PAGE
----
LIGO Document P2200287-v1
- In 2015, LIGO’s first gravitational wave detection opened up a new window to the universe and marks the beginning of the gravitation-wave astronomy era. In 2017, the first binary neutron star coalescence with electromagnetic counterparts was detected and marked the beginning of multi-messenger astronomy. The advanced LIGO detector has become so sensitive that its performance is broadly limited by quantum noise – the random behavior of photons that are dictated by the Heisenberg Uncertainty Principle called shot noise. Even though the idea of injecting squeezed light to help manipulate the quantum noise in LIGO was first proposed in 1981, it took nearly 4 decades before the squeezed light source was integrated as part of a normal operation in advanced LIGO. This thesis firstly highlights work done on the squeezed light source, sensing and control implementation at LIGO Hanford. The result is a robust system that runs 100% of the detector observation time and an improvement of ∼3 dB in the detector sensitivity. With ∼50% more of the universe volume covered scientists were able to detect new events such as a black hole-neutron star coalescence and a mysterious astronomical object that falls within the mass-gap region.
The squeezed light source installed in advanced LIGO is frequency independent. Shot noise improvement at high frequency was achieved at an expense of quantum noise performance at low frequency, the radiation pressure noise. In 2020-2021, the aLIGO detector is being upgraded to an A+ detector with the goal of 6 dB squeezing. A 300-meter long filter cavity will be integrated as part of the squeezed light system to allow for frequency-dependent squeezing. This thesis secondly proposes an alternative sensing and control scheme for the squeezed light source that utilizes the filter cavity, resulting in a better phase noise performance as both phase noise and optical losses can degrade the amount of squeezing the detector can achieve.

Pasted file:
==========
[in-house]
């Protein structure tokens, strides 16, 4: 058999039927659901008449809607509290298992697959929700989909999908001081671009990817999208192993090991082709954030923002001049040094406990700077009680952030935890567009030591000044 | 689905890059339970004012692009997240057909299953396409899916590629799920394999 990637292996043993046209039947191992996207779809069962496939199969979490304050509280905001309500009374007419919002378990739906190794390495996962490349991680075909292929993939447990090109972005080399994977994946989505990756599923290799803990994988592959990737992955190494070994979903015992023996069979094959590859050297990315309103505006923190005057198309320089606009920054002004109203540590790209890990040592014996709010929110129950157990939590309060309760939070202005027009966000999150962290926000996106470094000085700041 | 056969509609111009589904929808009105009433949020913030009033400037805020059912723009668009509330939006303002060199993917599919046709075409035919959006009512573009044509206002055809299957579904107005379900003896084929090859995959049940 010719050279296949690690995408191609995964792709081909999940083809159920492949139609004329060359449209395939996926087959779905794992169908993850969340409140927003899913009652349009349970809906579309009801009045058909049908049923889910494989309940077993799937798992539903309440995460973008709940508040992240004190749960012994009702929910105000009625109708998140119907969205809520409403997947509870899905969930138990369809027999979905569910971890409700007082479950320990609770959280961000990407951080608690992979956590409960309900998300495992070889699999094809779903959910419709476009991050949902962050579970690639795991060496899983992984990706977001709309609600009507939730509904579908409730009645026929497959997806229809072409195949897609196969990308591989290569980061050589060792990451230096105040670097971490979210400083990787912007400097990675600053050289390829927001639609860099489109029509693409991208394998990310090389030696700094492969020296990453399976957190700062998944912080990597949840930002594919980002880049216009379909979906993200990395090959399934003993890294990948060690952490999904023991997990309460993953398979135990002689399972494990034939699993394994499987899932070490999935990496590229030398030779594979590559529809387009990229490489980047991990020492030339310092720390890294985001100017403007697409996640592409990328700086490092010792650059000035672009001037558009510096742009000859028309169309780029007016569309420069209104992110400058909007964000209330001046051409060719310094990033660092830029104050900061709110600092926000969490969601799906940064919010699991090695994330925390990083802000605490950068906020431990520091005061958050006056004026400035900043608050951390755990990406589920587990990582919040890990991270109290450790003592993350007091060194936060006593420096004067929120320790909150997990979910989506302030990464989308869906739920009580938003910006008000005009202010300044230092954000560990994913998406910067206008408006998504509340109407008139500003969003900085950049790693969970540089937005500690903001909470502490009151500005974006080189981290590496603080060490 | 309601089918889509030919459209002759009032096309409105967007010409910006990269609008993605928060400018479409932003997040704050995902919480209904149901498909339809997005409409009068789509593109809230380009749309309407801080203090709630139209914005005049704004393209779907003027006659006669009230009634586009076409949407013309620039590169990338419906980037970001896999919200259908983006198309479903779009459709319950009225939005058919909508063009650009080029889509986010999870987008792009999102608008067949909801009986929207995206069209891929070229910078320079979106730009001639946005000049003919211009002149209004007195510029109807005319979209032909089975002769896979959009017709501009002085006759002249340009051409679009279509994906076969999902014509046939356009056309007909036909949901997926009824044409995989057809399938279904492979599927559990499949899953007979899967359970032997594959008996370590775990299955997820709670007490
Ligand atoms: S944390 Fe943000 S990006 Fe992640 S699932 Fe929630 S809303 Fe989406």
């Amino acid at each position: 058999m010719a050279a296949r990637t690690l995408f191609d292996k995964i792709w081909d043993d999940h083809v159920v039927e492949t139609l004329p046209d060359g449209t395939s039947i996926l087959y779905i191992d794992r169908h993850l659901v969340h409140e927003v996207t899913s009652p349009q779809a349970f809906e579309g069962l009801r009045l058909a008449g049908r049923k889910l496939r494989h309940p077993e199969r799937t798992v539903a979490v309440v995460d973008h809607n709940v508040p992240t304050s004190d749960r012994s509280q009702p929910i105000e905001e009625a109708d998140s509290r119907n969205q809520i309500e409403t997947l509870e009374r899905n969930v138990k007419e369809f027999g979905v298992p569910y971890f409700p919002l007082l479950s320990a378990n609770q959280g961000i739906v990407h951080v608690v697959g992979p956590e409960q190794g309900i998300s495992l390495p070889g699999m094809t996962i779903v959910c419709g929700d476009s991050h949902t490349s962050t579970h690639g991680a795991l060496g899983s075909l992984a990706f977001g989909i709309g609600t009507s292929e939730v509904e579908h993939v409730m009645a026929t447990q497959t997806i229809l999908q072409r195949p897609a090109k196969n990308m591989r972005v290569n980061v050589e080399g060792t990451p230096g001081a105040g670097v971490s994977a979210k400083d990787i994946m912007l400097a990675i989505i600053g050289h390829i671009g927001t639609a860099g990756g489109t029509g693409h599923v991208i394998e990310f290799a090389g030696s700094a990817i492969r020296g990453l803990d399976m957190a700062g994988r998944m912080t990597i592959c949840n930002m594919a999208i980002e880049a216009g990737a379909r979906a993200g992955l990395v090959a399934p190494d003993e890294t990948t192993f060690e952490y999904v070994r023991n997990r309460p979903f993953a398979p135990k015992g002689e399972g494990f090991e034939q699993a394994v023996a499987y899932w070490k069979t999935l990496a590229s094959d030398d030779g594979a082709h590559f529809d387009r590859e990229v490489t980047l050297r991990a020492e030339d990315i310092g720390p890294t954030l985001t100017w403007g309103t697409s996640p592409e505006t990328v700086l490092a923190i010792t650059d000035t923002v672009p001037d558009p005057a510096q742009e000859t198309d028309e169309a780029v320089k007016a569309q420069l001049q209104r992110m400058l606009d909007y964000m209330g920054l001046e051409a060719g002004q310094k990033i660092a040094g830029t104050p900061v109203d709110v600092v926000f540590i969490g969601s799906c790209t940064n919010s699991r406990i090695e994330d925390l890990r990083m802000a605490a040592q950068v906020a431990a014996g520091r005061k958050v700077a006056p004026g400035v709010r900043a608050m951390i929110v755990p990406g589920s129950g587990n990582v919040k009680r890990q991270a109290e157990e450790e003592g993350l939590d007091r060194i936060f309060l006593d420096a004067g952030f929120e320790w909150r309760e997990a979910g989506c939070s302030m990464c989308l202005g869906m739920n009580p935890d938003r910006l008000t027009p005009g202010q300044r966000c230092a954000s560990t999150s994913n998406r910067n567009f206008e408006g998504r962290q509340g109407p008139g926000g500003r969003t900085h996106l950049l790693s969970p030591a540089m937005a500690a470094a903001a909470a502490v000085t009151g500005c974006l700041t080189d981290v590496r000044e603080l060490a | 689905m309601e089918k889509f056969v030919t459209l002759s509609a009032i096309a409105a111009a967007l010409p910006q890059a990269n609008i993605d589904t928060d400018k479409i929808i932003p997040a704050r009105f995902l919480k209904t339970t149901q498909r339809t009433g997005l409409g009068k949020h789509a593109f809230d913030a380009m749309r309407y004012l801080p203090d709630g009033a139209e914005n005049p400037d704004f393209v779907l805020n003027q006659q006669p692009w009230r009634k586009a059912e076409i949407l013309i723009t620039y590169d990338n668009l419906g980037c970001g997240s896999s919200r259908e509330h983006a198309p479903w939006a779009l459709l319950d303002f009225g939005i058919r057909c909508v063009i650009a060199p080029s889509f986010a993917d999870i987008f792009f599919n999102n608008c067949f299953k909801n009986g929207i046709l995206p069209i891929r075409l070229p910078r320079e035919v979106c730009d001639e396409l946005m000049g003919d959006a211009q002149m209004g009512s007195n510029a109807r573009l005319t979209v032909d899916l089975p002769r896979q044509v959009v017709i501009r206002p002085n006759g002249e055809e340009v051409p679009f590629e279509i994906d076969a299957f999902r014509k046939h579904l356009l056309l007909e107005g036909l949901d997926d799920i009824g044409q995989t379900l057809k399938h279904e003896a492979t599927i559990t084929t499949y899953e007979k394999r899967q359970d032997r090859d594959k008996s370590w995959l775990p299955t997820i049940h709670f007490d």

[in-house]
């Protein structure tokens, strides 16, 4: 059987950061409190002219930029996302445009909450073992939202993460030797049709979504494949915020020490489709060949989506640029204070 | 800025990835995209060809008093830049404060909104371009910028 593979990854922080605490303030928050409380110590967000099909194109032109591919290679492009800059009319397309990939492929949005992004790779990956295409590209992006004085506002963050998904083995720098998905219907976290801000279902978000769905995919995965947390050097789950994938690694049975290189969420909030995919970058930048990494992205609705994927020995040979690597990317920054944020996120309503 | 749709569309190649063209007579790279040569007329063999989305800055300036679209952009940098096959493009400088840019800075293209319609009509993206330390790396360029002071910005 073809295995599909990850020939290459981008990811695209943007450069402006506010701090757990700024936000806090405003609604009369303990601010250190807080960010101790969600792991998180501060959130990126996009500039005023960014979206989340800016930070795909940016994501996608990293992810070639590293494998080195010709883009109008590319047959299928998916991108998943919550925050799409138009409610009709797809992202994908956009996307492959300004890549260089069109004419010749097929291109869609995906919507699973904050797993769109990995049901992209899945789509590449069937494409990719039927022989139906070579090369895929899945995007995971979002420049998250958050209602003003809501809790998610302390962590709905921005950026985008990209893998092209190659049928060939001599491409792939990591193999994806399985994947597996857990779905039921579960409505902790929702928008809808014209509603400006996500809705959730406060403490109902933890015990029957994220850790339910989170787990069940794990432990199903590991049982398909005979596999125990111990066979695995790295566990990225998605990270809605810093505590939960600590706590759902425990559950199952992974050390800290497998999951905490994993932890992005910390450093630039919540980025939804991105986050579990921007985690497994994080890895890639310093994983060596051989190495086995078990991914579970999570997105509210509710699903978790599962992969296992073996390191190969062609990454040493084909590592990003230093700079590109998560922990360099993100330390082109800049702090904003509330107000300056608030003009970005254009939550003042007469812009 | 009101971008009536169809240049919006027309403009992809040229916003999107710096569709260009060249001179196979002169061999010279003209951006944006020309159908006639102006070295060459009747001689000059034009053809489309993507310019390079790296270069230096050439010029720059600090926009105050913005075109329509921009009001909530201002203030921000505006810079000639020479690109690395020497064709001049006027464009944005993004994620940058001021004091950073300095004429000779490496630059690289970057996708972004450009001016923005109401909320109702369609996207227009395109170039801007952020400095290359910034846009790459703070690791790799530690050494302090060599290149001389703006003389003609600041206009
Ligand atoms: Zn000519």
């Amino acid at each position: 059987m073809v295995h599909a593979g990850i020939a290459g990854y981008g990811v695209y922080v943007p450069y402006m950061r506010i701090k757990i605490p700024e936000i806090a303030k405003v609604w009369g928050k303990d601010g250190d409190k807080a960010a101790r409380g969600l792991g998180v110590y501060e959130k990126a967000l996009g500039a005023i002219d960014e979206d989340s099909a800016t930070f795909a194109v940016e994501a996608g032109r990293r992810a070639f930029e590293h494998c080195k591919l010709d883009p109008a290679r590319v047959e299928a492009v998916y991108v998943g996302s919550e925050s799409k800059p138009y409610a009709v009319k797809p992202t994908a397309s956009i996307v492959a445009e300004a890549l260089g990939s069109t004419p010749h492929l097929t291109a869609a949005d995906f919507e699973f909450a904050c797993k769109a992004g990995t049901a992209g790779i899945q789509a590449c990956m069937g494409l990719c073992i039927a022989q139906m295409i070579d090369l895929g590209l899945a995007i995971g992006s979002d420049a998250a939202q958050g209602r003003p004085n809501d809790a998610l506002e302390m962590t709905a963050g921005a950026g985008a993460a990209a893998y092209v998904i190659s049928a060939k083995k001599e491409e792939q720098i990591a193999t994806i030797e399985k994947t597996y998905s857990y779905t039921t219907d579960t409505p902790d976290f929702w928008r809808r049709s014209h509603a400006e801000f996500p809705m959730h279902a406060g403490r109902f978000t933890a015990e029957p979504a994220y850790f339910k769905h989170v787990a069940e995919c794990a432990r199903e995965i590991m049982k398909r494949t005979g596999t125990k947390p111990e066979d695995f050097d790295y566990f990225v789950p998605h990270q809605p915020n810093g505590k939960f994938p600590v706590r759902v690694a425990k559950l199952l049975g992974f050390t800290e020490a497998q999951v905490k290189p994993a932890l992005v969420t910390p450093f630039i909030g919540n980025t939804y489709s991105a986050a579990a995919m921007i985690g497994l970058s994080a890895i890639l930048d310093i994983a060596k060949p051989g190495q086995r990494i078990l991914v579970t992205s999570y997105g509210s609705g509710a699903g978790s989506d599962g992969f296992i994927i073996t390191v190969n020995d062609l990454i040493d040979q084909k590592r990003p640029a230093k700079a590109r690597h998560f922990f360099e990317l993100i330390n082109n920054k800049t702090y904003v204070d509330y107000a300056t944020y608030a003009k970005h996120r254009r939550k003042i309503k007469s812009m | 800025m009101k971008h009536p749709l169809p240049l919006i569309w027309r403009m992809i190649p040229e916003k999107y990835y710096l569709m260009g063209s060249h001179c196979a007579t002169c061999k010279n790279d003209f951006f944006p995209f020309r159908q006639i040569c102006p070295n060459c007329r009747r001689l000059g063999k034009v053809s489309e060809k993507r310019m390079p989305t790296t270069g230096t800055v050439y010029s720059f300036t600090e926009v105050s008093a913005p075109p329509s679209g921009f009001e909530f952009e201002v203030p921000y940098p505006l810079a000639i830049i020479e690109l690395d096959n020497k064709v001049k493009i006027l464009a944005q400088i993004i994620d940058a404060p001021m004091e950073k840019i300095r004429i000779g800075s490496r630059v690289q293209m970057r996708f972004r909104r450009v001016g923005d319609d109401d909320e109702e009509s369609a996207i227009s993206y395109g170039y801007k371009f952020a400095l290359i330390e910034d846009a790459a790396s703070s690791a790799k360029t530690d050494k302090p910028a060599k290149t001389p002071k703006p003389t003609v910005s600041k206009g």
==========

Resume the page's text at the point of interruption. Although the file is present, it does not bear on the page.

LIGO detectors were designed to be sensitive to the coalescence of black holes and neutron stars at the 100 Hz frequency range. However, important information on matter at extreme density can be found at the 1 kHz frequency range. A smaller scale detector such as the Neutron Star Extreme Matter Observatory (NEMO) has been proposed in order to cover more of the gravitational wave spectrum. This thesis thirdly discusses the idea of using a twin-signal-recycling interferometer technique combined with internal squeezing to enhance the performance of a kHz scale detector. The final part of this thesis demonstrates a table-top twin-signal-recyling interferometer with a newly designed sensing and control scheme that is compatible with the low noise requirement of the internal squeezing. The experiment marks the first step towards an internal squeezing inside a twin-signal-recycling interferometer experiment.
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